In cities across the country, the promotion of higher residential densities in certain areas has become an orthodox part of urban planning. Consolidation, as opposed to sprawl, is seen as a way to accommodate the apparent inevitability of larger cities in a more sustainable, economical, and healthy way.
One of the other great touted benefits of high-density living is that it frees people from cars and gets them active. But is there a direct link between higher-density neighbourhoods and health?
Heart health and density
We do know there is a relationship between the built environment and behaviours beneficial to health. Physical activity is one such behaviour, and when done regularly can reduce cardiovascular disease-related deaths by up to 35%.
Recognising this link, the Heart Foundation has long advocated for walkable neighbourhoods with mixed land use and densities, connected streets, quality open spaces, and access to public transport.
It takes many factors to create a "walkable neighbourhood". But how does residential density specifically influence opportunities for physical activity? Our research concludes that the effect of density on active living is incredibly complex. To unpick it, let's look at how urban planning more generally can influence physical activity.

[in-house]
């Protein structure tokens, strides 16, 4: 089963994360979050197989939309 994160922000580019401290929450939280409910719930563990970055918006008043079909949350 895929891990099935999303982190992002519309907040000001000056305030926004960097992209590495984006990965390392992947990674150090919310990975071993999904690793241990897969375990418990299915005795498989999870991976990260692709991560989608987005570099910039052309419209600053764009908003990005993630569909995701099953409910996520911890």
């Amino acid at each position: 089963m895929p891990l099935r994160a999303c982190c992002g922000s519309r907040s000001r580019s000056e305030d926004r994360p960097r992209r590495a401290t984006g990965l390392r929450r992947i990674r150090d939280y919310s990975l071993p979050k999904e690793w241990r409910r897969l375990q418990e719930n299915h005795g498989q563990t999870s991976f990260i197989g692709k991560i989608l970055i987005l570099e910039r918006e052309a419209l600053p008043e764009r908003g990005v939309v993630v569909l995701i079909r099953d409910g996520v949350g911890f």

Good planning and active people
One way to influence activity is to encourage people to use "active transport", including walking, cycling, and public transport. Good planning can help make these options safe, comfortable and accessible.
Another key aspect is distance. Grid-like street networks with short blocks can make travel routes more direct, but if destinations, like work and home, are too far apart, most people won't walk or ride between them.
Finally, we need to make sure that people have somewhere to walk and cycle to, and places to engage in more structured physical activity. This normally means mixed-use zoning so that residential areas are interspersed with shops, services, schools and green open spaces.
All this means that higher housing density alone will not make people more or less active. There is, however, certainly a relationship between higher-density built environments and physical activity.
On the surface, a certain amount of density might be quite good for you. This is related to the concept of "critical mass" – the aspects of the built environment that can encourage healthier habits often require people, and sometimes a lot of people, to make them viable. Public transport networks, walking and cycling infrastructure, well-maintained green spaces and small neighbourhood shopping centres all need people to make them work. Of course, they are also easier to provide when less land is taken up by homes.
But it's not quite as simple as that. While living in low-density areas is linked to lower levels of physical activity, there is also evidence that too much density is associated with negative health outcomes, particularly in terms of mental health. Higher-density can breed stress and social isolation, often associated with depression and anxiety disorders.